Test scenarios.

We compare Iroha and PBFT to FairLedger’s two operation modes – the failure-free normal mode and the alert mode activated in case of attacks.

We evaluate FairLedger’s normal mode both using direct all-to-all and using a single relay. We evaluate the alert mode both under attack of a single byzantine participant, and without an attack. In the alert mode we assume that =1, and hence employ 3 relays. In the attack scenario the byzantine participant remains undetectable by the master. Specifically, one of the relays withholds messages that it needs to send to one of the other relays.

In Section 7.4 we evaluate FairLedger with a slow participant that requires a lower QoS allocation.

7.2 Hyperledger

In order to deal with failures, FairLedger needs 2+3 participants, and Iroha needs 3+1. However, Iroha only uses 2+1 signatures, and later broadcasts the committed requests to all 3+1 participants. We chose to use only 2+1 participants in favor of Iroha, as it reduces Iroha’s broadcast cost. We scale our evaluation from 3 to 9 participants. Iroha’s clients perform asynchronous operations, and so the operation latency is always zero. Hence, we focus this comparison on throughput.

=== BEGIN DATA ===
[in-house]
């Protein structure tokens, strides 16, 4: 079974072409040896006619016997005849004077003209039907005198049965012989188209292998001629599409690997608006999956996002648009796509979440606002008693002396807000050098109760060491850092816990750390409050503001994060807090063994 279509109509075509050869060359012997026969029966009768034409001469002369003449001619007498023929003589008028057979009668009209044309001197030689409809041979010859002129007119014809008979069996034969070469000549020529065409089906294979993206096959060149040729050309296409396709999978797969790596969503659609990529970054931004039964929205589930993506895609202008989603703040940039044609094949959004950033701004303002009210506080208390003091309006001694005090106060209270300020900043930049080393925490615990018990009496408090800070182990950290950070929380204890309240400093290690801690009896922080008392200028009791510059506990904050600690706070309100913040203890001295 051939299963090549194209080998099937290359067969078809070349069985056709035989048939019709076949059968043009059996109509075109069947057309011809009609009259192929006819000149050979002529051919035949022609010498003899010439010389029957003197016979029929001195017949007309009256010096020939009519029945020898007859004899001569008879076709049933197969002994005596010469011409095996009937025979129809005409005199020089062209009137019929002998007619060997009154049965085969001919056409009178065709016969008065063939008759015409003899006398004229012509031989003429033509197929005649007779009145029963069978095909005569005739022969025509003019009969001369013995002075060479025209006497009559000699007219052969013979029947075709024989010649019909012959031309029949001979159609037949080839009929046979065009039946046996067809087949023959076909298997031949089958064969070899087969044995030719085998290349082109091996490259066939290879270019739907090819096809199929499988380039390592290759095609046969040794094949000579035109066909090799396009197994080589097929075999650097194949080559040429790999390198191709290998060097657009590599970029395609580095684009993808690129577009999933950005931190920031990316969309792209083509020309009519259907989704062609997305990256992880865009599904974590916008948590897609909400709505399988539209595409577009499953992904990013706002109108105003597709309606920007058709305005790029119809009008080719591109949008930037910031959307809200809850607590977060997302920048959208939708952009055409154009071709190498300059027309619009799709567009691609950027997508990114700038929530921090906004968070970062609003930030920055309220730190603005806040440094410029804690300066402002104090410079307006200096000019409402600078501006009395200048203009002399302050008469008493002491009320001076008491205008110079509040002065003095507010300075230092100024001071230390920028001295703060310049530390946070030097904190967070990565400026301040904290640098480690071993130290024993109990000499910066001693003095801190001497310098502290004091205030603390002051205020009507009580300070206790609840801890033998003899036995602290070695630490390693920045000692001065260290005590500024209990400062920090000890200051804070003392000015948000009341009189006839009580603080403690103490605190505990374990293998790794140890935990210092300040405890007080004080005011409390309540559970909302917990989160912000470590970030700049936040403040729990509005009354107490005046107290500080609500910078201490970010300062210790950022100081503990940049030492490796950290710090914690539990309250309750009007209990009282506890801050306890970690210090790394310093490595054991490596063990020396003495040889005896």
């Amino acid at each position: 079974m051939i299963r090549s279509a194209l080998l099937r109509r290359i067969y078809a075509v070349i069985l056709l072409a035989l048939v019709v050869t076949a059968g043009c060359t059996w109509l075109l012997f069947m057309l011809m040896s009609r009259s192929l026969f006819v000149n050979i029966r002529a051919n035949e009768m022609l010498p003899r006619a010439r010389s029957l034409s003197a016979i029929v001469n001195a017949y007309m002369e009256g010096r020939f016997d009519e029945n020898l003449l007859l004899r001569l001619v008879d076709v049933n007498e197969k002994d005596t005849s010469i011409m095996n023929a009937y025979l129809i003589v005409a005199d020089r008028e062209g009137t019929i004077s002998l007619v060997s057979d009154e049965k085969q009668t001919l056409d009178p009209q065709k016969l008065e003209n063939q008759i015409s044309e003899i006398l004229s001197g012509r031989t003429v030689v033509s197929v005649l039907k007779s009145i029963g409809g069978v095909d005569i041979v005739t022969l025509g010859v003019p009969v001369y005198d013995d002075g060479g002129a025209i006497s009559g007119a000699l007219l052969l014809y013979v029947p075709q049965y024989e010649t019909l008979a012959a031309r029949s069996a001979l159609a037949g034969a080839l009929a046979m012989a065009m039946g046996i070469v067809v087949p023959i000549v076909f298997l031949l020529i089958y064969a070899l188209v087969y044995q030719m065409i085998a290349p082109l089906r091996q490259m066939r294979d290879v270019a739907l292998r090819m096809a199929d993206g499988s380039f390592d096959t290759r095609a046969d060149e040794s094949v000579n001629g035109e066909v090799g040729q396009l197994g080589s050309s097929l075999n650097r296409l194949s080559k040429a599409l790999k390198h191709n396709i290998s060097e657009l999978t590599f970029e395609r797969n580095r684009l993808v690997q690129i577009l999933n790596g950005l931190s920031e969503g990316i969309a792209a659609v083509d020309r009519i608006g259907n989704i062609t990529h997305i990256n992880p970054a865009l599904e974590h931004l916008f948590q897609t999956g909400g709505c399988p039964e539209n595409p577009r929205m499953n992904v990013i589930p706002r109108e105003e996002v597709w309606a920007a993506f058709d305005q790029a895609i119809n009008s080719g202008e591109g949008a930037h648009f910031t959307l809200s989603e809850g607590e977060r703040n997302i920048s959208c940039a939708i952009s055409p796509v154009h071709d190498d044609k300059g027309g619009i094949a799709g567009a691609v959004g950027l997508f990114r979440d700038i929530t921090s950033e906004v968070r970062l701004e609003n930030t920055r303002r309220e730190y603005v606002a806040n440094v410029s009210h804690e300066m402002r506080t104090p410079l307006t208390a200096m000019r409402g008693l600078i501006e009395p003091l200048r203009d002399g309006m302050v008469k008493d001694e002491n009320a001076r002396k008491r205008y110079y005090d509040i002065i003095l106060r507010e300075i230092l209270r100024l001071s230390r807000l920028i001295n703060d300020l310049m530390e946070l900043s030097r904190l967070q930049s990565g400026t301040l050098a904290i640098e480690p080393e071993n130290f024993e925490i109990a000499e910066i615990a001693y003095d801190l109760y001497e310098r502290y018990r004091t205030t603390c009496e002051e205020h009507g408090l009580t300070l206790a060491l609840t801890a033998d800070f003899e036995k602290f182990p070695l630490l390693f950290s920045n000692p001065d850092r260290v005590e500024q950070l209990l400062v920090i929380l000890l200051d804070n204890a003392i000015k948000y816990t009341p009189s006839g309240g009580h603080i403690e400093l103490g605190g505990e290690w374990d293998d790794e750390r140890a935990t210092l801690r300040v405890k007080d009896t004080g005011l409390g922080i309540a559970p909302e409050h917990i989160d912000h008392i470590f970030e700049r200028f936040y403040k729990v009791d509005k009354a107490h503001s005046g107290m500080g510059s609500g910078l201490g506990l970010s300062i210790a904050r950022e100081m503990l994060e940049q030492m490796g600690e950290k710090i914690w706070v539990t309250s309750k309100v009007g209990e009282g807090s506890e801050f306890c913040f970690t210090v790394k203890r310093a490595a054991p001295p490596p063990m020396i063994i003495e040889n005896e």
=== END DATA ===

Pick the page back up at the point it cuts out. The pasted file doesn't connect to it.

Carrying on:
Figure 5 compares the two modes of FairLedger with Iroha. Results show that FairLedger’s unrelayed normal mode has roughly the same throughput with 3 participants as Iroha, and much higher throughput (up to 3.5x) than Iroha with more participants. In both algorithms, due to the usage of GRPC, the bottleneck is the broadcast. FairLedger commits more transactions per broadcast, since each epoch consists of one message from every participant, whereas Iroha pays the cost of broadcast for every client request. Therefore, Iroha suffers more as the broadcast cost increases (as we have more participants to send messages to).

FairLedger’s relayed modes incur a 22% reduction in throughput with 3 participants, and even more as the number of participants increases, because the relays worsen the bottleneck by issuing additional broadcast operations. Since in this implementation relaying is very costly, using relays in the normal mode is undesirable, and the performance reduction in alert mode is significant – up to 66%. Note that a single router hampers FairLedger as much as three routers do. This is because of the protocol structure, where all nodes progress at the rate of the slowest one.

Figure 5: Throughput of FairLedger and Iroha over simulated WAN.

Byzantine behavior slightly improves performance since withholding messages reduces the load on the relays. However, this effect is negligible.

7.3 Standalone prototype